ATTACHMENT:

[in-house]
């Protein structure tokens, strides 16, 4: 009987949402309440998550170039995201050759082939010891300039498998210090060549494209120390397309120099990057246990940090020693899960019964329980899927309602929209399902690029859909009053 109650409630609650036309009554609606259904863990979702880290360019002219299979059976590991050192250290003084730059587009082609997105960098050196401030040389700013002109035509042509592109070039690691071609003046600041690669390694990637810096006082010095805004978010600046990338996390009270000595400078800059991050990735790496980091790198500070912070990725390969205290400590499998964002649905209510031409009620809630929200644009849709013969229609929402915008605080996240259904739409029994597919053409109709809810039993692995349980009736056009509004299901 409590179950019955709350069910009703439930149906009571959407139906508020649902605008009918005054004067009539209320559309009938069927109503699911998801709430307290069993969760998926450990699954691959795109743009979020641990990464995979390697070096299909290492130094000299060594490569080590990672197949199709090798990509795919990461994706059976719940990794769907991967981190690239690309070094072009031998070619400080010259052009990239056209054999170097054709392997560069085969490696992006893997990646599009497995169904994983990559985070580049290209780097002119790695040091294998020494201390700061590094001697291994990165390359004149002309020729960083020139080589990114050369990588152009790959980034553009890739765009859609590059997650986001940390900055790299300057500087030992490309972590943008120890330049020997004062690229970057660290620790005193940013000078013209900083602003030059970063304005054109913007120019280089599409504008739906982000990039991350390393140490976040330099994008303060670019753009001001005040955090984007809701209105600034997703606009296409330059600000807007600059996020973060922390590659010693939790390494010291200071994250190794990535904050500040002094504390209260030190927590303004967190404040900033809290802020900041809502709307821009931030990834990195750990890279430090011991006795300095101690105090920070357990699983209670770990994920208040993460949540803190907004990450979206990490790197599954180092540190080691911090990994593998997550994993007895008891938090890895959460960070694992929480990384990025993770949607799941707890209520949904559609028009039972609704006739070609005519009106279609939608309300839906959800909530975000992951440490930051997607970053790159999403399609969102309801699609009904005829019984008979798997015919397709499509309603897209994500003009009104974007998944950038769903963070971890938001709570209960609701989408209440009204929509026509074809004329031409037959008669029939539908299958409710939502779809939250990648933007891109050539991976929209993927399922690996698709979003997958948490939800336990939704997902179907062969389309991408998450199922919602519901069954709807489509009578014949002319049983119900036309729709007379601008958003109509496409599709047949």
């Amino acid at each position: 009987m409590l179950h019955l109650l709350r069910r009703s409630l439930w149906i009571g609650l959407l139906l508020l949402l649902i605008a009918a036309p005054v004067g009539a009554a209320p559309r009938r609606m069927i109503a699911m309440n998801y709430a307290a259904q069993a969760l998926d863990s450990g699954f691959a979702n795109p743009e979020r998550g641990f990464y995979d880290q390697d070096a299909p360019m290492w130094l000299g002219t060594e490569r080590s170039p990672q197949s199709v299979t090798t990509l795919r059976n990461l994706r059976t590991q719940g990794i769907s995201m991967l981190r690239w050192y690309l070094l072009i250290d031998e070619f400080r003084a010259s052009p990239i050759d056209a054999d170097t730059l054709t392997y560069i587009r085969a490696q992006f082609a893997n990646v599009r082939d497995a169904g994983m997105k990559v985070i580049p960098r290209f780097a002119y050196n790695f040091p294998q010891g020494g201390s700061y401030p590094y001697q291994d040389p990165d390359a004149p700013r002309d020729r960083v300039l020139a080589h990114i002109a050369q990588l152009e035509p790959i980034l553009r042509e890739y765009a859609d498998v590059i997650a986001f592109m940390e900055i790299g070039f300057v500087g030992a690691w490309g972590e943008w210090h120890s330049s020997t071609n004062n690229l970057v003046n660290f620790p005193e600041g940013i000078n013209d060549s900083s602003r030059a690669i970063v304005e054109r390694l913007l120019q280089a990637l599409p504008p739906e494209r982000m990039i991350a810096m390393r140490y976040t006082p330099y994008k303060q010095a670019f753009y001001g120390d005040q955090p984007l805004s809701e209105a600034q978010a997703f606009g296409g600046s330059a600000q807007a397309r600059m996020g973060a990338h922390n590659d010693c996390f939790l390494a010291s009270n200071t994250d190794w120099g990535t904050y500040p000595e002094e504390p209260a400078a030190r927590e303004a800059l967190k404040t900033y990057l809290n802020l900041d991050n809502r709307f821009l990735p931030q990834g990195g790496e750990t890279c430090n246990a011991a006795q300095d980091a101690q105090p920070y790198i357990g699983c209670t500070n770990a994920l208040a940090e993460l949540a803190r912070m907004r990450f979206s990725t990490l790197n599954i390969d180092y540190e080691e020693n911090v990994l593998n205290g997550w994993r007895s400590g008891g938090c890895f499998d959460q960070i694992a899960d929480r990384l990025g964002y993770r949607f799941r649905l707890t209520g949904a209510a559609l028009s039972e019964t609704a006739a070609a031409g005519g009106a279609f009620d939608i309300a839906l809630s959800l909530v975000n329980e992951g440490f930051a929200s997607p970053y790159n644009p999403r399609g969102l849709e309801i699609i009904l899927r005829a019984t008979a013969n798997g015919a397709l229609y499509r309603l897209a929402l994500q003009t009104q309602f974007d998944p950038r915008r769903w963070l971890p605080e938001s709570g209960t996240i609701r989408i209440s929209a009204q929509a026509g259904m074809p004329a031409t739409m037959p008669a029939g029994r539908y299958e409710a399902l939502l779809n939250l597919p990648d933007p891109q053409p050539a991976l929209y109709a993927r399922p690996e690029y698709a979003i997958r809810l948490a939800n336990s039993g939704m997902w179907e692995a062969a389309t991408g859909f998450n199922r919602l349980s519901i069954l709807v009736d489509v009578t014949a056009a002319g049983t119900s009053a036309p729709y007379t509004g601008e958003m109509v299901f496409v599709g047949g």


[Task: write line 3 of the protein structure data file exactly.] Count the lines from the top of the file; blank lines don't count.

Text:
């Amino acid at each position: 009987m409590l179950h019955l109650l709350r069910r009703s409630l439930w149906i009571g609650l959407l139906l508020l949402l649902i605008a009918a036309p005054v004067g009539a009554a209320p559309r009938r609606m069927i109503a699911m309440n998801y709430a307290a259904q069993a969760l998926d863990s450990g699954f691959a979702n795109p743009e979020r998550g641990f990464y995979d880290q390697d070096a299909p360019m290492w130094l000299g002219t060594e490569r080590s170039p990672q197949s199709v299979t090798t990509l795919r059976n990461l994706r059976t590991q719940g990794i769907s995201m991967l981190r690239w050192y690309l070094l072009i250290d031998e070619f400080r003084a010259s052009p990239i050759d056209a054999d170097t730059l054709t392997y560069i587009r085969a490696q992006f082609a893997n990646v599009r082939d497995a169904g994983m997105k990559v985070i580049p960098r290209f780097a002119y050196n790695f040091p294998q010891g020494g201390s700061y401030p590094y001697q291994d040389p990165d390359a004149p700013r002309d020729r960083v300039l020139a080589h990114i002109a050369q990588l152009e035509p790959i980034l553009r042509e890739y765009a859609d498998v590059i997650a986001f592109m940390e900055i790299g070039f300057v500087g030992a690691w490309g972590e943008w210090h120890s330049s020997t071609n004062n690229l970057v003046n660290f620790p005193e600041g940013i000078n013209d060549s900083s602003r030059a690669i970063v304005e054109r390694l913007l120019q280089a990637l599409p504008p739906e494209r982000m990039i991350a810096m390393r140490y976040t006082p330099y994008k303060q010095a670019f753009y001001g120390d005040q955090p984007l805004s809701e209105a600034q978010a997703f606009g296409g600046s330059a600000q807007a397309r600059m996020g973060a990338h922390n590659d010693c996390f939790l390494a010291s009270n200071t994250d190794w120099g990535t904050y500040p000595e002094e504390p209260a400078a030190r927590e303004a800059l967190k404040t900033y990057l809290n802020l900041d991050n809502r709307f821009l990735p931030q990834g990195g790496e750990t890279c430090n246990a011991a006795q300095d980091a101690q105090p920070y790198i357990g699983c209670t500070n770990a994920l208040a940090e993460l949540a803190r912070m907004r990450f979206s990725t990490l790197n599954i390969d180092y540190e080691e020693n911090v990994l593998n205290g997550w994993r007895s400590g008891g938090c890895f499998d959460q960070i694992a899960d929480r990384l990025g964002y993770r949607f799941r649905l707890t209520g949904a209510a559609l028009s039972e019964t609704a006739a070609a031409g005519g009106a279609f009620d939608i309300a839906l809630s959800l909530v975000n329980e992951g440490f930051a929200s997607p970053y790159n644009p999403r399609g969102l849709e309801i699609i009904l899927r005829a019984t008979a013969n798997g015919a397709l229609y499509r309603l897209a929402l994500q003009t009104q309602f974007d998944p950038r915008r769903w963070l971890p605080e938001s709570g209960t996240i609701r989408i209440s929209a009204q929509a026509g259904m074809p004329a031409t739409m037959p008669a029939g029994r539908y299958e409710a399902l939502l779809n939250l597919p990648d933007p891109q053409p050539a991976l929209y109709a993927r399922p690996e690029y698709a979003i997958r809810l948490a939800n336990s039993g939704m997902w179907e692995a062969a389309t991408g859909f998450n199922r919602l349980s519901i069954l709807v009736d489509v009578t014949a056009a002319g049983t119900s009053a036309p729709y007379t509004g601008e958003m109509v299901f496409v599709g047949g």